The Fifth Amendment to the United States Constitution protects a person suspected of a crime from incriminating himself. The United States Supreme Court has ruled that the Fifth Amendment protects you from being forced to give up information in your head that is “testimonial”, but what that actually means in practice isn’t so simple. And it is certainly not simple when it comes to cellphones.

Whether a police department or CID, NCIS or OSI need you to unlock your phone in the first place in order for them to access it varies quite a bit. Almost all police departments and every military investigative office has software made by an Israeli company called Cellbrite. This software allows them to easily bypass the password on most Android phones and older iPhones. iPhones from the 5s on have something called a “Secure Enclave” that cannot be bypassed (in one case Cellbrite was apparently able to bypass it on an iPhone 5s for a fee of $900,000 and likely also destroyed the phone…making it unusable in court. Cellbrite has said they can also unlock the iPhone 6 for a large fee but it has to be sent to Israel and again would likely be unusable in court). They do not claim to be able to unlock iPhones later than the 6. If you are using a short passcode, theoretically they could run a program to try every passcode until works. However, iPhones and many Android phones are set so that after a few wrong attempts they have to take 24 hours between each attempt to enter a passcode. In fact, on iPhones and some Android phones you can go to settings and set it to erase the phone after ten wrong attempts to enter the passcode.

Most sources that you will read online will tell you that you cannot be forced to give up your passcode. This is true in some American courts, but not all. Some American courts have recently ruled that you can be forced to give up your password.  Most American courts haven’t dealt with this issue at all. If a civilian court tries to force you to give up your passcode they will give you an order and if you refuse they will find you in “contempt of court” and send you jail. The interesting thing about being in contempt of court is that it is technically not a crime, it is a mechanism to try to force you to comply with the court’s order. And they can’t send you to jail forever (but it could be a number of years before they give up). Now obviously, someone who is accused of very serious crimes that is facing many years in jail may rationally prefer to be in contempt than to be convicted. For example a Philadelphia cop who is suspected of having child porn on an encrypted hard drive has refused to give up the password. He is been in jail for over a year on contempt of court. But he would be facing probably much more jail time if there actually was child porn on the hard drives and they could unlock it.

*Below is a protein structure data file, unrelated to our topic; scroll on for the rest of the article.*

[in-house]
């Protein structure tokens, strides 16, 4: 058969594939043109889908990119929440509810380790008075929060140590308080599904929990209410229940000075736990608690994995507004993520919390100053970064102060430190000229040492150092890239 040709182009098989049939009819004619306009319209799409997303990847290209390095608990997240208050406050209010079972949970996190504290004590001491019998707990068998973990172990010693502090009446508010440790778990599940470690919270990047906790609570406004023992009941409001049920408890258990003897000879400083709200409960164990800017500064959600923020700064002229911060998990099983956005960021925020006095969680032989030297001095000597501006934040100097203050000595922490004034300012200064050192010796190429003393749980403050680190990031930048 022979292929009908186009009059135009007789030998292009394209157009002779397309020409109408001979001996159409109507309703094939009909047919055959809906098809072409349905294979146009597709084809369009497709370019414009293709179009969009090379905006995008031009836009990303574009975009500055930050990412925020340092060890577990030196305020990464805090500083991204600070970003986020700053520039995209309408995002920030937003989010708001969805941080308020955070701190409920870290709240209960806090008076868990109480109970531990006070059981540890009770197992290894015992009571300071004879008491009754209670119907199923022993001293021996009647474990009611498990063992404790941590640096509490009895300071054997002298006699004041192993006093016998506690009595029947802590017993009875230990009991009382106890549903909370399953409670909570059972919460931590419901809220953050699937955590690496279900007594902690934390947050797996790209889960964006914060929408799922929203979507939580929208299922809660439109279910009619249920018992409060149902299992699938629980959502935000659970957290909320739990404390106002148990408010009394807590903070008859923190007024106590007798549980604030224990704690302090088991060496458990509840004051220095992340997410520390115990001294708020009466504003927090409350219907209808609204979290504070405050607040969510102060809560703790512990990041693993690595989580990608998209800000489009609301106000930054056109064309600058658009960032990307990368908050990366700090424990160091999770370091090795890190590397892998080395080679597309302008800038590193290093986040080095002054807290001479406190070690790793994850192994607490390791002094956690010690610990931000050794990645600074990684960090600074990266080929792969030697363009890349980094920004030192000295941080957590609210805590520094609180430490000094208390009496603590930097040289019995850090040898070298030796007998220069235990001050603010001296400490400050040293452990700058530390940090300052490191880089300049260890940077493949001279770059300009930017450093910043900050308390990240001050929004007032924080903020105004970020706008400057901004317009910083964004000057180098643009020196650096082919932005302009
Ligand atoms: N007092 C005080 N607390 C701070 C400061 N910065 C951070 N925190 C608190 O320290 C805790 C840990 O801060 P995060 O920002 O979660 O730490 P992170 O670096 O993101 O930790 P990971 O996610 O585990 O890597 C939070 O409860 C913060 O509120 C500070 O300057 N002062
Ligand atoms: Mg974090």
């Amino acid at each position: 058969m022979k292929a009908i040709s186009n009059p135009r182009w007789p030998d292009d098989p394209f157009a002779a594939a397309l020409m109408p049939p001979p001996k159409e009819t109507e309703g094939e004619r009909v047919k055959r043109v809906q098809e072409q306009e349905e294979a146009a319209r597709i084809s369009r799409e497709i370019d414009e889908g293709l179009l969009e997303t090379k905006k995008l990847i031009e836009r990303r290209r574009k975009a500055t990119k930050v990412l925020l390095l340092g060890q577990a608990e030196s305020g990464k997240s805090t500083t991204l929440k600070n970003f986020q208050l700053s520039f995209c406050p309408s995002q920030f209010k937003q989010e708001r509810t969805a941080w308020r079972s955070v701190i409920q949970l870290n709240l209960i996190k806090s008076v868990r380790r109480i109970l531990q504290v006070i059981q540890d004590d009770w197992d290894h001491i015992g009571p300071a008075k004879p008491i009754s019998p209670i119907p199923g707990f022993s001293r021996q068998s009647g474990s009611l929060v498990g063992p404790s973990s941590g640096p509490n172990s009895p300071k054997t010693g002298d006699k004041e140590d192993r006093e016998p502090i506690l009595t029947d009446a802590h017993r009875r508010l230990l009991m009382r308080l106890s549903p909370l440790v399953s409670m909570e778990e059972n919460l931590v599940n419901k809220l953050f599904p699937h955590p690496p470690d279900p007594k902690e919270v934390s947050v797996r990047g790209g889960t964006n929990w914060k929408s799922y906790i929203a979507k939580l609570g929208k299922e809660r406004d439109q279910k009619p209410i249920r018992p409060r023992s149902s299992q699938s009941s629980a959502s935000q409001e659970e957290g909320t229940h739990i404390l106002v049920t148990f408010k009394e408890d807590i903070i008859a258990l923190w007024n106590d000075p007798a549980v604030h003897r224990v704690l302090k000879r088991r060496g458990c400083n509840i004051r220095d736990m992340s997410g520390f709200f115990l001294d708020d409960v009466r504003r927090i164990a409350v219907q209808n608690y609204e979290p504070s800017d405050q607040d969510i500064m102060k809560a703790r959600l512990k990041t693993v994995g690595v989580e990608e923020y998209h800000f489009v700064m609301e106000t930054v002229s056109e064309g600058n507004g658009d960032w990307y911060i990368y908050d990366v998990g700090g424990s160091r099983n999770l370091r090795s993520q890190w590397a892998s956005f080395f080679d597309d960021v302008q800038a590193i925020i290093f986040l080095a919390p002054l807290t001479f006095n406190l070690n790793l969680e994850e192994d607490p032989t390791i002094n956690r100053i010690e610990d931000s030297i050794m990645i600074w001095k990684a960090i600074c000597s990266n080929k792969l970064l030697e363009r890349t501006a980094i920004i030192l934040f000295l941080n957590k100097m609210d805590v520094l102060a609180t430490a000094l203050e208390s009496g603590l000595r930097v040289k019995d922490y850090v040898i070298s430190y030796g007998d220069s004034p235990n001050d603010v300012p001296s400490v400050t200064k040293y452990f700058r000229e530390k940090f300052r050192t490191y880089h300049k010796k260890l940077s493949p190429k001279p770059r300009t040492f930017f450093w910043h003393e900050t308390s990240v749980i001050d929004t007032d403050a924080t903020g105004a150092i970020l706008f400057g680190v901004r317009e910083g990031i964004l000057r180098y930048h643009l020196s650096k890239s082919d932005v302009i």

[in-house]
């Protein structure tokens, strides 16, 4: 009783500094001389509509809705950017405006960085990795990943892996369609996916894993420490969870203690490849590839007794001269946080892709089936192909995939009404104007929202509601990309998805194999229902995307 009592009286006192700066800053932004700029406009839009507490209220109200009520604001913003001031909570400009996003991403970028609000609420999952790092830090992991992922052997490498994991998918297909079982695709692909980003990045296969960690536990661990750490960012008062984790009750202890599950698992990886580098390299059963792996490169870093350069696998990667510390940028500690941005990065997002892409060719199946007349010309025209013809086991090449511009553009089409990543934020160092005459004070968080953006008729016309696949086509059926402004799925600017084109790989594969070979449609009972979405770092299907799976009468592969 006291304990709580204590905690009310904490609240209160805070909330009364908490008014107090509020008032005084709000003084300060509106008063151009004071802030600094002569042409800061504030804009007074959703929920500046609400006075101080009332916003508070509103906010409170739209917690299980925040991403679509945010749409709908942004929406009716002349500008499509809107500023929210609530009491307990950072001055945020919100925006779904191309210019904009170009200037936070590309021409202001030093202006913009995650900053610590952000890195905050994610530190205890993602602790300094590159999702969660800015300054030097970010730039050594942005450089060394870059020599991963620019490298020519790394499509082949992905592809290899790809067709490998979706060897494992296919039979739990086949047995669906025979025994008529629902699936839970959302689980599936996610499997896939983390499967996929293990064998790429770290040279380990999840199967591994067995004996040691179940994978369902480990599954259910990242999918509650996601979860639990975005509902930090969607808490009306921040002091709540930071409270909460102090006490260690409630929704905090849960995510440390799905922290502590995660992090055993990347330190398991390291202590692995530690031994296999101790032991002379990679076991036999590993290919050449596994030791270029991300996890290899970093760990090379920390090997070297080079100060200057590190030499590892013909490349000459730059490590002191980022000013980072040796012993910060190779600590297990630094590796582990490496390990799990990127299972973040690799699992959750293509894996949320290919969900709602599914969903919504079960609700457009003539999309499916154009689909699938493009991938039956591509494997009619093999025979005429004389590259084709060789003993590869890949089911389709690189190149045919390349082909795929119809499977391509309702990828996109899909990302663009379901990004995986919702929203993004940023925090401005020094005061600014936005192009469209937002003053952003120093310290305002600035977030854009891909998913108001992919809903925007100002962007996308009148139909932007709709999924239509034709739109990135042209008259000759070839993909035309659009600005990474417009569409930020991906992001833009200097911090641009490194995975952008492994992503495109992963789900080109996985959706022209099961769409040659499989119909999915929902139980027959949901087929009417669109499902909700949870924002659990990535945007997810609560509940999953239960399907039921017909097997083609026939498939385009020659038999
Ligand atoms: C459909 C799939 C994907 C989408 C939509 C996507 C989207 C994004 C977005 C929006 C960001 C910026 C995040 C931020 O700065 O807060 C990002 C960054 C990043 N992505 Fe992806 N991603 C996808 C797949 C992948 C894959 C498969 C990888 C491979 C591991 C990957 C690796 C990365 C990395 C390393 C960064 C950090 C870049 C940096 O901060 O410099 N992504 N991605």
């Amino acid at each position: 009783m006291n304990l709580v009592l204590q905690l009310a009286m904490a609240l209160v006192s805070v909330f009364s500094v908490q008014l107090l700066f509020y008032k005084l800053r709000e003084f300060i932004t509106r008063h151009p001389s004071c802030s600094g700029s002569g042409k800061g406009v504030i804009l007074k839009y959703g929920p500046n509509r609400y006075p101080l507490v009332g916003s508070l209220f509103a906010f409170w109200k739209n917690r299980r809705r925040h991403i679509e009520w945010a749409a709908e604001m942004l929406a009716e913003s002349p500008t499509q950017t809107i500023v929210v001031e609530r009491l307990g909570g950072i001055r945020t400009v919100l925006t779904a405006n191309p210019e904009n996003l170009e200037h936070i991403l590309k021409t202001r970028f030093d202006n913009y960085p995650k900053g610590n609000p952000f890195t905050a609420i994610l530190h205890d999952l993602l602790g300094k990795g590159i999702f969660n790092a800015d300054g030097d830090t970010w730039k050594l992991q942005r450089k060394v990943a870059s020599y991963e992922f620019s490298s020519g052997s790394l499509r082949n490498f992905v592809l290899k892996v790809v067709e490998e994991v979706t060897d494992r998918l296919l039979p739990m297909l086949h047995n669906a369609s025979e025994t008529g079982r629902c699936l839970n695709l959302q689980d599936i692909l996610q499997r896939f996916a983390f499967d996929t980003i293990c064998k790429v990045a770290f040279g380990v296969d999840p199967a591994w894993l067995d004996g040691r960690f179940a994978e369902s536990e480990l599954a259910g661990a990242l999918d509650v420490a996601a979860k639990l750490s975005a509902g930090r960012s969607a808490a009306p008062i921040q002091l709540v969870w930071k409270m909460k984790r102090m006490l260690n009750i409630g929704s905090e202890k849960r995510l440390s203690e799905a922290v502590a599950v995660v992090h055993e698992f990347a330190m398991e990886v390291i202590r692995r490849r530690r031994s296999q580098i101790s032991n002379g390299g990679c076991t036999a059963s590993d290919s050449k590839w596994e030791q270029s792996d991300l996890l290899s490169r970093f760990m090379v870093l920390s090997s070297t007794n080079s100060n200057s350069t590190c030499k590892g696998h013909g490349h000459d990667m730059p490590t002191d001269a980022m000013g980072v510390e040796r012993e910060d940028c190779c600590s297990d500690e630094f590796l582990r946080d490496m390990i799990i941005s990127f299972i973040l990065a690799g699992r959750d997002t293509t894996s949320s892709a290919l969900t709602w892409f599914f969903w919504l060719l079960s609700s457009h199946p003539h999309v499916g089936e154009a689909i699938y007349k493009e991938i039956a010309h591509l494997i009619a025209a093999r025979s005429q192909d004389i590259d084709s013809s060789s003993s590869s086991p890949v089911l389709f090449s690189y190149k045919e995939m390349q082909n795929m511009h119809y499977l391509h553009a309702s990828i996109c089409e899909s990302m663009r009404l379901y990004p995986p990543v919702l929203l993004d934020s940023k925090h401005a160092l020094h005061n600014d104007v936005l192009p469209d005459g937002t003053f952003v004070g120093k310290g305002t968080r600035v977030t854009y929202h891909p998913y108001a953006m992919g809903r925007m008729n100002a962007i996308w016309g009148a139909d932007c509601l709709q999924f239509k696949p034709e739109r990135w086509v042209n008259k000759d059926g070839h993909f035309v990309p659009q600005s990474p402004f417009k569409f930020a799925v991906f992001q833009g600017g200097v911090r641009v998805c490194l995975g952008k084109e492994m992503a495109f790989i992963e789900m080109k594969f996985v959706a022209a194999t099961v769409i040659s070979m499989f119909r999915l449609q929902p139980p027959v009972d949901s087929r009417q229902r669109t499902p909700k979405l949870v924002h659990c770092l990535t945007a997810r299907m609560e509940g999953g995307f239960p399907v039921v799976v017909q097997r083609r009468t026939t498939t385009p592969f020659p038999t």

Finally, only a few civilian courts have ruled on the issue of whether a fingerprint unlock or facial recognition unlock of a cellphone is protected by the Fifth Amendment. Most, but not all, have said that fingerprints or your face are not testimonial and that you can be ordered by a court to provide the fingerprint.  But remember, if you are a service member facing a military investigation, you will not get an order from a court to unlock your device (whether by password, fingerprint or your face), instead your commander will order you to unlock it. Refusing to obey a lawful order is a violation of Article 92, UCMJ. The question is whether this is a lawful order. We will discuss that in Part II of this post.